Background: Although atherosclerotic renovascular disease is increasingly recognized in chronic kidney disease, few national level studies have examined its clinical epidemiology.
Methods: Claims data from a 5% random sample of the United States Medicare population were used to select patients without atherosclerotic renovascular disease in the 2 years preceding December 31, 1999 (N= 1,085,250), followed until December 31, 2001.
Results: The incidence of atherosclerotic renovascular disease was 3.7 per 1000 patient-years. Major antecedent associations [P < 0.05, with adjusted hazards ratios (HR) > 1.5] included chronic kidney disease (adjusted HR 2.54), hypertension (2.42), peripheral vascular disease (2.00), and atherosclerotic heart disease (1.70). Adverse event rates after incident atherosclerotic renovascular disease greatly exceeded those in the general population (P < 0.0001): atherosclerotic heart disease, 303.9 per 1000 patient-years (vs. 73.5 in the general population); peripheral vascular disease, 258.6 (vs. 52.2); congestive heart failure, 194.5 (vs. 56.3); cerebrovascular accident or transient ischemic attack, 175.5 (vs. 52.9); death, 166.3 (vs. 63.3); and renal replacement therapy, 28.8 (vs. 1.3). Among atherosclerotic renovascular disease patients, 16.2% underwent a renal revascularization procedure, percutaneously in 96%. Revascularization was not associated with renal replacement therapy, congestive heart failure, or death but was associated with atherosclerotic heart disease (adjusted HR 1.42) (P= 0.004) and peripheral vascular disease (adjusted HR 1.38) (P= 0.002).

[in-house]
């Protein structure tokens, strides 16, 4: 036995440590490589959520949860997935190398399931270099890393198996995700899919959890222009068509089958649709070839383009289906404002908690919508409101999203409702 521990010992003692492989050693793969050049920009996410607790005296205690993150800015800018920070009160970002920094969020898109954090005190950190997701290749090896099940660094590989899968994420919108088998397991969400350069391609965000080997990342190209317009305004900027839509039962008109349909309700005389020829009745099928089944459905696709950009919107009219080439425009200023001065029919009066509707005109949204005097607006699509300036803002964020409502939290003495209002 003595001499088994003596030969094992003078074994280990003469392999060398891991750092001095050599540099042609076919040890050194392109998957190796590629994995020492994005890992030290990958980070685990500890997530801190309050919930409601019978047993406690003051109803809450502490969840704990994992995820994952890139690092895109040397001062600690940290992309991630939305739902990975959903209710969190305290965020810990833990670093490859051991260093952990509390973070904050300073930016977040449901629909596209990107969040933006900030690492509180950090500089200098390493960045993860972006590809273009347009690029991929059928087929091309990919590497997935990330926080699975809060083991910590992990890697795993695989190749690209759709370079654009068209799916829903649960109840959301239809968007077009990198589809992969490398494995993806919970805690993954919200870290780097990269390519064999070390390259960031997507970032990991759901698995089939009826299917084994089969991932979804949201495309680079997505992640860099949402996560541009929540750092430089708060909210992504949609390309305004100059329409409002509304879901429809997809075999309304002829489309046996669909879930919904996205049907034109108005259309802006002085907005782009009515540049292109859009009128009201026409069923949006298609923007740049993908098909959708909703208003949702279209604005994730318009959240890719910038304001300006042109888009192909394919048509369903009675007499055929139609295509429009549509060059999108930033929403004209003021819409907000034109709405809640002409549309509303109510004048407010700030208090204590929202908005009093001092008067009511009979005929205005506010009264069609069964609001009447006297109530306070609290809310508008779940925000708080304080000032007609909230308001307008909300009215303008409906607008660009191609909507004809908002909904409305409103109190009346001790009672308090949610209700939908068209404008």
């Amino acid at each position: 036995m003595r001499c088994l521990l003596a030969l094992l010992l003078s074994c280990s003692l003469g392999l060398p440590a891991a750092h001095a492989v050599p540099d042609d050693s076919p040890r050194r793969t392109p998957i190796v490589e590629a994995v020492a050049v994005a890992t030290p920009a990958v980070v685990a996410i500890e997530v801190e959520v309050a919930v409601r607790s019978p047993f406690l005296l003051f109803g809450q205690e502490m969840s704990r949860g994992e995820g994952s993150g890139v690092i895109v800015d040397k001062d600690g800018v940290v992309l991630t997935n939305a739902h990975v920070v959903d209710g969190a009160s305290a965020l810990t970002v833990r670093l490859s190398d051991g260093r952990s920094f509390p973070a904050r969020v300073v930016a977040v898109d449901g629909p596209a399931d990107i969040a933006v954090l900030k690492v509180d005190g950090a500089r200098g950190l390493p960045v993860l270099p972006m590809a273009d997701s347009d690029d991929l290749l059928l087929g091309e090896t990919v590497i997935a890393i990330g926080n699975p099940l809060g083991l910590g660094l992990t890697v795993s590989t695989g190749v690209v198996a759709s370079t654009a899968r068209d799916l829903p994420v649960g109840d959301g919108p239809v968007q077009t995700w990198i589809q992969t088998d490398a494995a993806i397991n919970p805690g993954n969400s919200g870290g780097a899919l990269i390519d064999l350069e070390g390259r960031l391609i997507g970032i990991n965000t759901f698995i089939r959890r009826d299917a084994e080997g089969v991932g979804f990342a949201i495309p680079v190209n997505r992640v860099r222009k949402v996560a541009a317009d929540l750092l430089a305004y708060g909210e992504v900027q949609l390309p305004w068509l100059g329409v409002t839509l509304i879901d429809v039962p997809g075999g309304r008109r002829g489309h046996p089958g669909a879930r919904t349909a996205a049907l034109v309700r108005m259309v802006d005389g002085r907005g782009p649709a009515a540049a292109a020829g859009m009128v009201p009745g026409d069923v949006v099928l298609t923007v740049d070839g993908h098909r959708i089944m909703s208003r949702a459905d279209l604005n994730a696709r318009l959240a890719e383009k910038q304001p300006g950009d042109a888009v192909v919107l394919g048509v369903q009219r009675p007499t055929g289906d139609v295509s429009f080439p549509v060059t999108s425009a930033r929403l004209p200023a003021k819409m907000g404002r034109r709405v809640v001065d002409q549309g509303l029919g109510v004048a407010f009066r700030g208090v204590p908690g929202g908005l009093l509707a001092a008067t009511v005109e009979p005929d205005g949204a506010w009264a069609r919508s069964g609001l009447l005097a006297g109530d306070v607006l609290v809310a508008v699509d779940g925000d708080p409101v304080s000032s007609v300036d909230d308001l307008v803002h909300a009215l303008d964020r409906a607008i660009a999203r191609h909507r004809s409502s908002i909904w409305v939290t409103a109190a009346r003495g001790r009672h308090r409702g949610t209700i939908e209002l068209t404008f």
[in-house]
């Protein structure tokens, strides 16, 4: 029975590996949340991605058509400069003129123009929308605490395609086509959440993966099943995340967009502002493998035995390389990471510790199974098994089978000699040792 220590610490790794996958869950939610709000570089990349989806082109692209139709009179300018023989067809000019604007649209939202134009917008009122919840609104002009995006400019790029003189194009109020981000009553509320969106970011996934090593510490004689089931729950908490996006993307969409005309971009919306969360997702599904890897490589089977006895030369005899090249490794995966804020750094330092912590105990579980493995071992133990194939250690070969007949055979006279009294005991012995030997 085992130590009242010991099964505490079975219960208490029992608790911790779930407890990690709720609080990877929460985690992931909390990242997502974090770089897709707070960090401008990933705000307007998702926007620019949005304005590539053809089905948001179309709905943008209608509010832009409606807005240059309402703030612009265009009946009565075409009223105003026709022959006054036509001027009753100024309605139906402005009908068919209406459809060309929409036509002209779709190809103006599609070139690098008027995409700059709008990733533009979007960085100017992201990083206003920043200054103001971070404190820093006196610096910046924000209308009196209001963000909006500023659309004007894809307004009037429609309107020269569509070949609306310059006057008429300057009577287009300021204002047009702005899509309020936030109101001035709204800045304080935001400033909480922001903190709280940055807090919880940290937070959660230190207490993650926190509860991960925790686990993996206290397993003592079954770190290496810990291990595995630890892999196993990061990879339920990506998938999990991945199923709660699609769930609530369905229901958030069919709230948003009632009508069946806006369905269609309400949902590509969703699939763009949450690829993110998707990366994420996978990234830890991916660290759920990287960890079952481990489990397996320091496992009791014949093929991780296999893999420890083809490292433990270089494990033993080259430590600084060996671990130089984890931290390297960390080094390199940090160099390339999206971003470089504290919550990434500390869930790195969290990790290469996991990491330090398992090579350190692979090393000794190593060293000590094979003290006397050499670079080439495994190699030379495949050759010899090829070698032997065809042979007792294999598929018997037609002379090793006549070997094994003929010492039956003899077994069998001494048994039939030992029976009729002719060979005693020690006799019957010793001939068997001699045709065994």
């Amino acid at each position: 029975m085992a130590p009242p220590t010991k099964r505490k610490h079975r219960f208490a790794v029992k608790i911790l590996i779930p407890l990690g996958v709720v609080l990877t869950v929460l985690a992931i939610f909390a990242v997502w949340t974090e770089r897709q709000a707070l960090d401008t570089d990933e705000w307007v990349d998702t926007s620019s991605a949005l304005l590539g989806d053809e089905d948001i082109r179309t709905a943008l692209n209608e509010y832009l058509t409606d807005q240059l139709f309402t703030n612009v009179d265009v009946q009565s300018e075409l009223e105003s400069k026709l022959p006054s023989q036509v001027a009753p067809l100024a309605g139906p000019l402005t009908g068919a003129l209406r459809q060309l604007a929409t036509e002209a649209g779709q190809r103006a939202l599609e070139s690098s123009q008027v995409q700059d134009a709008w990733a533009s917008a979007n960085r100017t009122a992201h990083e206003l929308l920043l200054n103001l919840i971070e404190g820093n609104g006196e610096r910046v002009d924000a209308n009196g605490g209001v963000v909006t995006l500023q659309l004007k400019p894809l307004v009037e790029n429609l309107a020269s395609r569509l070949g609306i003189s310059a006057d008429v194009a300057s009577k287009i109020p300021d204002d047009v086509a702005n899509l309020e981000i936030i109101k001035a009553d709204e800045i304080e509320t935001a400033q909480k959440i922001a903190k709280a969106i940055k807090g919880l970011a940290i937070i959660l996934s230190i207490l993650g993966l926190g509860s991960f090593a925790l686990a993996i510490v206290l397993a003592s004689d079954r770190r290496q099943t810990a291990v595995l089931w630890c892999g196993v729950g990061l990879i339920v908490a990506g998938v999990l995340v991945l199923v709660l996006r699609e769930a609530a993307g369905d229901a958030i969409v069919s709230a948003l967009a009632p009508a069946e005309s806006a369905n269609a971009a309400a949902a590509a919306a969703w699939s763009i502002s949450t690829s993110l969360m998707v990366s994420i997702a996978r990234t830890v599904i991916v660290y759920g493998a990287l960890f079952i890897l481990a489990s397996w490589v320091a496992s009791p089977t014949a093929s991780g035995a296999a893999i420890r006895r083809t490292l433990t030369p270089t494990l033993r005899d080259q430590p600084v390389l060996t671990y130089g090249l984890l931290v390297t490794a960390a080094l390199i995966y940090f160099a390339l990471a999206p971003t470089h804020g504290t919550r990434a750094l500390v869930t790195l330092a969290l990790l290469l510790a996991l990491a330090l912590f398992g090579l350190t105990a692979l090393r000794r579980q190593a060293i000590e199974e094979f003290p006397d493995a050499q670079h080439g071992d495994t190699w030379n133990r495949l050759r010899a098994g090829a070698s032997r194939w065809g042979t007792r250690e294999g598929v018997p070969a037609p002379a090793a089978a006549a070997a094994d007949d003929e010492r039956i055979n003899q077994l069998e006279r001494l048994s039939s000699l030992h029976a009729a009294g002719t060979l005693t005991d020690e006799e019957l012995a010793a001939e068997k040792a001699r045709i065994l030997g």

Conclusion: Atherosclerotic renovascular disease is strongly associated with cardiovascular disease, both past and future. Absolute cardiovascular risk exceeds that of renal replacement therapy. Renal revascularization is used selectively and shows inconsistent associations with cardiovascular outcomes, renal replacement therapy, and death.